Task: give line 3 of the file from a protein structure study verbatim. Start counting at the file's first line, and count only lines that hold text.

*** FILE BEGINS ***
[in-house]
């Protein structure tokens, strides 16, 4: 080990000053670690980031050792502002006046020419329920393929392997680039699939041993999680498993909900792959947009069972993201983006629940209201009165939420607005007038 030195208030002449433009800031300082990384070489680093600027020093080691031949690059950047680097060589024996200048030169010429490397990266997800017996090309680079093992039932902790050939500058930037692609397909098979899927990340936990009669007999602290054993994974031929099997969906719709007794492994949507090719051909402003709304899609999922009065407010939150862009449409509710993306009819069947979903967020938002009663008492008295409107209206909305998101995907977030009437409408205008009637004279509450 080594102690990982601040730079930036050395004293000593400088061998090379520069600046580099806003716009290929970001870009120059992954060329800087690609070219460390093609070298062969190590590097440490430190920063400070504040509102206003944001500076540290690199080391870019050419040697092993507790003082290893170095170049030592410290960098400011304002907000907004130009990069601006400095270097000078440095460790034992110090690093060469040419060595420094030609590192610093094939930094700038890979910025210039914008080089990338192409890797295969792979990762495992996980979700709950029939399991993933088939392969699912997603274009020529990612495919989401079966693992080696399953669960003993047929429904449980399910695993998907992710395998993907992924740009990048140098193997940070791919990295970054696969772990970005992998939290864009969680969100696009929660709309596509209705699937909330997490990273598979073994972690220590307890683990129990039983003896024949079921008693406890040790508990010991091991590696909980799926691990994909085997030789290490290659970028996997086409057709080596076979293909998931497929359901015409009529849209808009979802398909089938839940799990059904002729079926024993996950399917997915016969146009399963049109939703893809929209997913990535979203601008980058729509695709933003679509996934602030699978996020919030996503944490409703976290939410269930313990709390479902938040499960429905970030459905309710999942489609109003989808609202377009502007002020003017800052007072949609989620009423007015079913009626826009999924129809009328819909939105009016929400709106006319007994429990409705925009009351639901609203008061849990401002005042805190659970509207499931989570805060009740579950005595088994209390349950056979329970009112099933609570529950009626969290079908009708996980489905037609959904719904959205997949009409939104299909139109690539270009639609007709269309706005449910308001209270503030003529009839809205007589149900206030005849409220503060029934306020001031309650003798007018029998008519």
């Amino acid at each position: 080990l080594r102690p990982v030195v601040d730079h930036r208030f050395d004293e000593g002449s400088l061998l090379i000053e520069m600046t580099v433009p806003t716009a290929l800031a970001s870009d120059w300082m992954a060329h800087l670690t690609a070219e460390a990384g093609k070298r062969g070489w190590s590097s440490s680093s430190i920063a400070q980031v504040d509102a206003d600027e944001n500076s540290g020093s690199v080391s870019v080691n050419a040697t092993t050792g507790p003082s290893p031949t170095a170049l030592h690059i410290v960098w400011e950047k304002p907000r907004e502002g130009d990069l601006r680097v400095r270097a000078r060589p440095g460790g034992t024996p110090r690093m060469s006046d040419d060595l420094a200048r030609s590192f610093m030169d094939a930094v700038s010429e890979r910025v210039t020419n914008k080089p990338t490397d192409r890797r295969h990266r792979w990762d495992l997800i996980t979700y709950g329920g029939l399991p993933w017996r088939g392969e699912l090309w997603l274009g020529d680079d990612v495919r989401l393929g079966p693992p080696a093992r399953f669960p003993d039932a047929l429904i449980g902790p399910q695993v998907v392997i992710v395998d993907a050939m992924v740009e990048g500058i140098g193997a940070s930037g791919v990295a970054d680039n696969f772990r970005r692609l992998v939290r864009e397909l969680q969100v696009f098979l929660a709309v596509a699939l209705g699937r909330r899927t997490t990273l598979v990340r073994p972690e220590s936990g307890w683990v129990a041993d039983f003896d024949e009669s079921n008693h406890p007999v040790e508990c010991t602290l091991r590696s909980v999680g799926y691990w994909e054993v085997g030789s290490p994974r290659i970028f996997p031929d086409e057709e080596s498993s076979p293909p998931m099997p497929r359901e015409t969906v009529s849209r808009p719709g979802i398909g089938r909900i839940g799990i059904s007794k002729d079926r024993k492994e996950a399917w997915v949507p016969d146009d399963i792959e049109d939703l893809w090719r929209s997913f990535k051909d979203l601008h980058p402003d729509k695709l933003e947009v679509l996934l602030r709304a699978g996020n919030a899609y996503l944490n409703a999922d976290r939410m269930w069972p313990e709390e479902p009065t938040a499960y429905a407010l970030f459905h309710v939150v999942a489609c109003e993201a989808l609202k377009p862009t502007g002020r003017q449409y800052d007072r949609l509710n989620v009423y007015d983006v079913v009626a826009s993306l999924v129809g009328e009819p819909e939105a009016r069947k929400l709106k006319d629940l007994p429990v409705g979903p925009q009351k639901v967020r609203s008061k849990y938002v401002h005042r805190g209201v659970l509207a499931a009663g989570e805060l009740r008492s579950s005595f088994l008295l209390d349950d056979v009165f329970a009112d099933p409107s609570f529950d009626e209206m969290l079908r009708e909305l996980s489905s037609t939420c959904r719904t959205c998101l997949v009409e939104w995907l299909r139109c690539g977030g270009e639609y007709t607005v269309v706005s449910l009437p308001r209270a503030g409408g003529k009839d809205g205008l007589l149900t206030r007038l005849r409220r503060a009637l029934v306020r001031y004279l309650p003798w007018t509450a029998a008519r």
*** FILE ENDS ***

């Amino acid at each position: 080990l080594r102690p990982v030195v601040d730079h930036r208030f050395d004293e000593g002449s400088l061998l090379i000053e520069m600046t580099v433009p806003t716009a290929l800031a970001s870009d120059w300082m992954a060329h800087l670690t690609a070219e460390a990384g093609k070298r062969g070489w190590s590097s440490s680093s430190i920063a400070q980031v504040d509102a206003d600027e944001n500076s540290g020093s690199v080391s870019v080691n050419a040697t092993t050792g507790p003082s290893p031949t170095a170049l030592h690059i410290v960098w400011e950047k304002p907000r907004e502002g130009d990069l601006r680097v400095r270097a000078r060589p440095g460790g034992t024996p110090r690093m060469s006046d040419d060595l420094a200048r030609s590192f610093m030169d094939a930094v700038s010429e890979r910025v210039t020419n914008k080089p990338t490397d192409r890797r295969h990266r792979w990762d495992l997800i996980t979700y709950g329920g029939l399991p993933w017996r088939g392969e699912l090309w997603l274009g020529d680079d990612v495919r989401l393929g079966p693992p080696a093992r399953f669960p003993d039932a047929l429904i449980g902790p399910q695993v998907v392997i992710v395998d993907a050939m992924v740009e990048g500058i140098g193997a940070s930037g791919v990295a970054d680039n696969f772990r970005r692609l992998v939290r864009e397909l969680q969100v696009f098979l929660a709309v596509a699939l209705g699937r909330r899927t997490t990273l598979v990340r073994p972690e220590s936990g307890w683990v129990a041993d039983f003896d024949e009669s079921n008693h406890p007999v040790e508990c010991t602290l091991r590696s909980v999680g799926y691990w994909e054993v085997g030789s290490p994974r290659i970028f996997p031929d086409e057709e080596s498993s076979p293909p998931m099997p497929r359901e015409t969906v009529s849209r808009p719709g979802i398909g089938r909900i839940g799990i059904s007794k002729d079926r024993k492994e996950a399917w997915v949507p016969d146009d399963i792959e049109d939703l893809w090719r929209s997913f990535k051909d979203l601008h980058p402003d729509k695709l933003e947009v679509l996934l602030r709304a699978g996020n919030a899609y996503l944490n409703a999922d976290r939410m269930w069972p313990e709390e479902p009065t938040a499960y429905a407010l970030f459905h309710v939150v999942a489609c109003e993201a989808l609202k377009p862009t502007g002020r003017q449409y800052d007072r949609l509710n989620v009423y007015d983006v079913v009626a826009s993306l999924v129809g009328e009819p819909e939105a009016r069947k929400l709106k006319d629940l007994p429990v409705g979903p925009q009351k639901v967020r609203s008061k849990y938002v401002h005042r805190g209201v659970l509207a499931a009663g989570e805060l009740r008492s579950s005595f088994l008295l209390d349950d056979v009165f329970a009112d099933p409107s609570f529950d009626e209206m969290l079908r009708e909305l996980s489905s037609t939420c959904r719904t959205c998101l997949v009409e939104w995907l299909r139109c690539g977030g270009e639609y007709t607005v269309v706005s449910l009437p308001r209270a503030g409408g003529k009839d809205g205008l007589l149900t206030r007038l005849r409220r503060a009637l029934v306020r001031y004279l309650p003798w007018t509450a029998a008519r």